As published in the Record Journal, Wednesday March 14, 2012
By Dan Ivers
WALLINGFORD — Town councilors sparred with Mayor William W. Dickinson Jr. Tuesday night over whether to post information about the town budget and local properties on the town’s website.
Councilors Craig Fishbein, Jason Zandri, John LeTourneau and John Sullivan criticized Dickinson’s resistance to posting his budget proposal, which is due April 1. Dickinson argued that the document would be available on paper, and a lack of demand for it over the years proves there is no justification for the time that employees would need to post an electronic copy on the website.
“I don’t understand where the need is. Who is calling for this?” Dickinson said. “The information is available to people if they want it. Every duty, everything that each department is involved with, takes time. We have less staff — any addition of duties comes with the burden of justification.”
Technology Director Donald Rowe was summoned by the council to explain what posting the budget might require, and he estimated his office would spend about 10 minutes uploading an existing electronic copy.
Last week, Dickinson agreed to post an electronic copy of the current operating budget online, but he repeated his opposition to the posting of his proposal for 2012-13. He said that compiling the documents places additional responsibilities on the town’s finance department and he is concerned about setting a precedent.
The bipartisan group of councilors, however, pushed back, saying the move would show taxpayers that the town is committed to transparency.
“This is an opportunity for people who care about their town, and pay their taxes on time, to get an idea of where their money is going,” said Sullivan, a Democrat.
Dickinson is the town’s executive officer and is not obligated to follow recommendations of the Town Council. He said he intends to weigh the benefits of posting the document against the burdens on town employees, but he reiterated his opposition to furthering technology simply to “keep up with the Joneses.”
“It’s got to meet a useful process. It’s got to meet a useful endeavor for the people,” he said. “I obviously do not march to the step of perhaps the rest of the world on this issue ... We don’t jump just because someone else does it. We take our time and think it through.”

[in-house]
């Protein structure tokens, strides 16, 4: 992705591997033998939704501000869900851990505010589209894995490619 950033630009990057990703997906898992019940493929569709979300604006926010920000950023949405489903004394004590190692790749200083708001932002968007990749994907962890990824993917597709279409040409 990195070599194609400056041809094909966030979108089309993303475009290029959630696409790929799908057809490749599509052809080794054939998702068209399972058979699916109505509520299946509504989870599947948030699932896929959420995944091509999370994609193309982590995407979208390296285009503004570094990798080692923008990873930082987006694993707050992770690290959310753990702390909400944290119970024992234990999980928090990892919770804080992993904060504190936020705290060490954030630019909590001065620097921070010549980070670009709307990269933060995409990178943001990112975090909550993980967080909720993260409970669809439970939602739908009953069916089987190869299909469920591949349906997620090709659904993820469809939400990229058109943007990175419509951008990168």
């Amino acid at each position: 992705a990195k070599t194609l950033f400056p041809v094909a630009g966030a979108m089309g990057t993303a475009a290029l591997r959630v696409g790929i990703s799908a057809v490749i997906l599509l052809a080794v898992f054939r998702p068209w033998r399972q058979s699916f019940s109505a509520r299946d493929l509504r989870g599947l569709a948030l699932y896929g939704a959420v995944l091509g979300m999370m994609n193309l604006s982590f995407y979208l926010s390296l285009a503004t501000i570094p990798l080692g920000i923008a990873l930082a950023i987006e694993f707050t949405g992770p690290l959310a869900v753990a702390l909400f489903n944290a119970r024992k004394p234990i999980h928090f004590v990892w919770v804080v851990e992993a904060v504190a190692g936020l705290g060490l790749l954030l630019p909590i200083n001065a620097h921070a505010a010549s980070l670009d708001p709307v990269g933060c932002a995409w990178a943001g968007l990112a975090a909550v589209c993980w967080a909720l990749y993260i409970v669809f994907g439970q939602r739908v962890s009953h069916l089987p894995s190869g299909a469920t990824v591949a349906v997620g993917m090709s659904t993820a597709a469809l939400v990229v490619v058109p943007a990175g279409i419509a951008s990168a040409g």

Earlier in the meeting, councilors sparred with Dickinson over his recommendation to endorse an application by the South Central Council of Governments for a grant to help establish a regional property database among its 15 member towns. The database would include information on individual properties in each town, as well as general information on local highways, zoning, demographics and economic development.
Dickinson said the town would not release information on individual properties, mostly out of concern for citizens whose addresses are protected, such as police officers, judges and Department of Correction employees.
Some councilors objected to the limited participation, saying much of the same information is already available through non-government websites, and that spending money to publicize such a limited amount of data is not worthwhile.
“Either the Internet is evil or it is not,” said Fishbein, a Republican. “This seems like something that, at least in its limited form, is of no benefit.” Zandri, a Democrat, criticized Dickinson’s position as a stand against technology, and said the town would be missing out on a rare opportunity.
“I presume that you are probably as resistant to a keyboard as somebody with a bag of peanuts that has a peanut allergy,” he said. “I think to not take the opportunity to expand on and add to a service when it costs us nothing is a shame.”
The council ultimately voted 5-4 not to endorse the grant application, with Nicholas Economopoulos, Robert Parisi, Rosemary Rascati and Vincent Cervoni casting votes in favor.